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‘Boxing Is Our Business’: The Embodiment of a Leftist Identity in Boxe Popolare

Department of Sociology and Social Research, University of Milan-Bicocca, 20126 Milan, Italy
Societies 2018, 8(3), 85;
Submission received: 10 July 2018 / Revised: 22 August 2018 / Accepted: 8 September 2018 / Published: 12 September 2018
(This article belongs to the Special Issue Physical Culture)


Based on two-year ethnography of boxe popolare—a style of boxing codified by Italian leftist grassroots groups—and participant observation of a palestra popolare in an Italian city, the article purports to (a) deepen understanding of the nexus between physical cultures and politics and (b) contribute to understanding the renewal of political cultures by overcoming the disembodied perspectives on ideology. The first section of the paper tracks down the relation that ties boxing to the sociocultural matrix of the leftist grassroots groups. Boxing draws its significance from the antagonistic culture of the informal political youth organisations in which the practice is embedded and reflects the main changes that have been occurring in the collective action repertoires of the street-level political forces over the past few decades. The second section analyses the daily activities of boxe popolare. The paper thereby demonstrates how training regimes manipulate the bodies to inculcate a set of corporeal postures and sensibilities inherent to a mythology of otherness peculiar to the far-left ethos. In conclusion, the lived experience of boxe popolare addresses the importance of placing the situated practices and the socialised body at the centre of the study of political cultures in the contemporary post-ideological era.

1. Introduction

So far, social science has explored the physical culture and politics nexus from different standpoints. According to the grand theories, the theory of nationalisation of the masses retraces the contribution of gymnastics in shaping the modern nationalisms in several European countries [1]. Figurational sportization theory understands the modern forms of leisure and sport in terms of a civilising process, which has tended, over the last three centuries, to diminish the degree of spontaneous violence in order to create productive citizens [2].
In clarifying the political nature of sport, exercise and physical culture, Hoberman [3] highlighted the “ideological differentiation” in sport by taking into account how the most prominent thinkers of both socialist and nationalist cultures conceived bodily disciplines in the Twentieth Century. More recently, reflecting on the somatic articulation of politics, McDonald [4] has analysed the organisation of sport, exercise and physical culture under the fascist regimes in Europe. Sport reforms and physical education curricula were parts of a large-scale biopolitical project aiming at giving shape to fascist personalities and mentalities. As Mangan [5] (p. 1) puts it with reference to global fascisms, “the reasons are not hard to find. Sport develops muscle and muscle is equated with power—literally and metaphorically”.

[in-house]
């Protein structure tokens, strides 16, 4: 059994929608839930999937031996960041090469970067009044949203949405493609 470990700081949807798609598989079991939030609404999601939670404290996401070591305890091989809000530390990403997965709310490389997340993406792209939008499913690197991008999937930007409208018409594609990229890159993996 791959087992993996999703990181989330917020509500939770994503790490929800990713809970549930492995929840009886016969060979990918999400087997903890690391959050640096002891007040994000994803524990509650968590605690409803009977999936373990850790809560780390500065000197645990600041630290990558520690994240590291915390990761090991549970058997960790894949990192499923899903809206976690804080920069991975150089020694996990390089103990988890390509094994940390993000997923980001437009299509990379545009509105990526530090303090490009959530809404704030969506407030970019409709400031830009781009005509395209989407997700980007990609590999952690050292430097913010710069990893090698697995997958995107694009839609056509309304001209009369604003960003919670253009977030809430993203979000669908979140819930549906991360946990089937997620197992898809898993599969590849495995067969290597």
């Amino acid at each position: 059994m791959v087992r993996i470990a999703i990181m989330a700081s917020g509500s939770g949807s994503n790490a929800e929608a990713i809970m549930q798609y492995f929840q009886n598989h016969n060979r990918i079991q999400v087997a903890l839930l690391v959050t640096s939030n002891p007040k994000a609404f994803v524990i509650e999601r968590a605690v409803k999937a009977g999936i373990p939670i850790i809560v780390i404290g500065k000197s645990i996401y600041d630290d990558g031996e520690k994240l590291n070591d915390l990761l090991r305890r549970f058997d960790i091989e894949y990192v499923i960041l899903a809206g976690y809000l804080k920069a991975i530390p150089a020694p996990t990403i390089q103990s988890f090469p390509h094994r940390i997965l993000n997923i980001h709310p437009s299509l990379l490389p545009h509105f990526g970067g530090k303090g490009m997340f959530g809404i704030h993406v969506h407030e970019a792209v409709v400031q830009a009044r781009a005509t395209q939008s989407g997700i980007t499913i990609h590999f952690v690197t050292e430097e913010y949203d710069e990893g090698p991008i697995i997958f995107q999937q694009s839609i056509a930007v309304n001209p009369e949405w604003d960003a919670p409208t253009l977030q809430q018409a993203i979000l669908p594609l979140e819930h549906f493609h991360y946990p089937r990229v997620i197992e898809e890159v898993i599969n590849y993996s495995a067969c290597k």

Shifting their attention from the political forces and ideologies of the past to current everyday life, several scholars have put an emphasis on the role of martial arts and combat sports in spreading beliefs of broader political communities embedded in different social contexts. By studying the wresters’ lifestyle in North India, Alter [6] is one of the first authors concerned with understanding ethnographically how martial settings, working the human bodies, can bring about complex “systems of meanings” [7]; for instance, health and moral reforms. Inspired by Alter, Cohen [8] pinpoints the creation of an “utopian Israeliness” in ju jutsu schools located in Israeli cities, where the youth is exposed to the glorified destiny of the nation through daily training rituals. Analysing the “moral economy of làmb”—a vernacular wrestling in Senegal—Fanoli [9] sheds lights on the Muslim political forces and traditions that contribute to produce the bodies of the fighters.
With regard to popular culture, mixed martial arts competitions across the globe are becoming theatres in which the athletes display political belonging through their skills, discourses and aesthetics. In this sense, the Finnish Nazi Niko Puhakka and the American-Russian anarcho-communist Jeff Monson represent two examples of opposite extremes among dozens of other fighters.
In a similar vein, this paper explores the processes of political cultures’ regeneration through “martial arts and combat sports” (MACS) [10], which can be treated as forms of “physical culture”, namely “cultural practices […] within which the moving physical body is central”, according to Hargreaves and Vertinsky’s definition [11] (p. 1).
The article draws upon data gathered in an ethnographic study about the social organisation of ‘boxe popolare’. The term boxe popolare (people’s boxing) refers to a style of boxing promoted by leftist grassroots groups in contemporary Italy. Boxing is one example of ‘sport popolare’: a set of physical disciplines, widespread in the main cities of the country, carried out in specific spaces and according to alternative forms of organisation compared to mainstream sport and leisure institutions. To be more precise, boxe popolare is arranged outside the jurisdiction of the ‘Italian Boxing Federation’ (Federazione Puglistica Italiana, FPI). Several public fight nights between boxe popolare teams take place throughout the year. These events are illegal and function with reference to a framework, codified by the teams belonging to a network called ‘CAPPA’ (Coordinamento Antifascista delle Palestre Popolari Autogestite), in which trophies or belts are not at stake. Therefore, how does boxe popolare articulate its attitudes and values that define its far-left identity?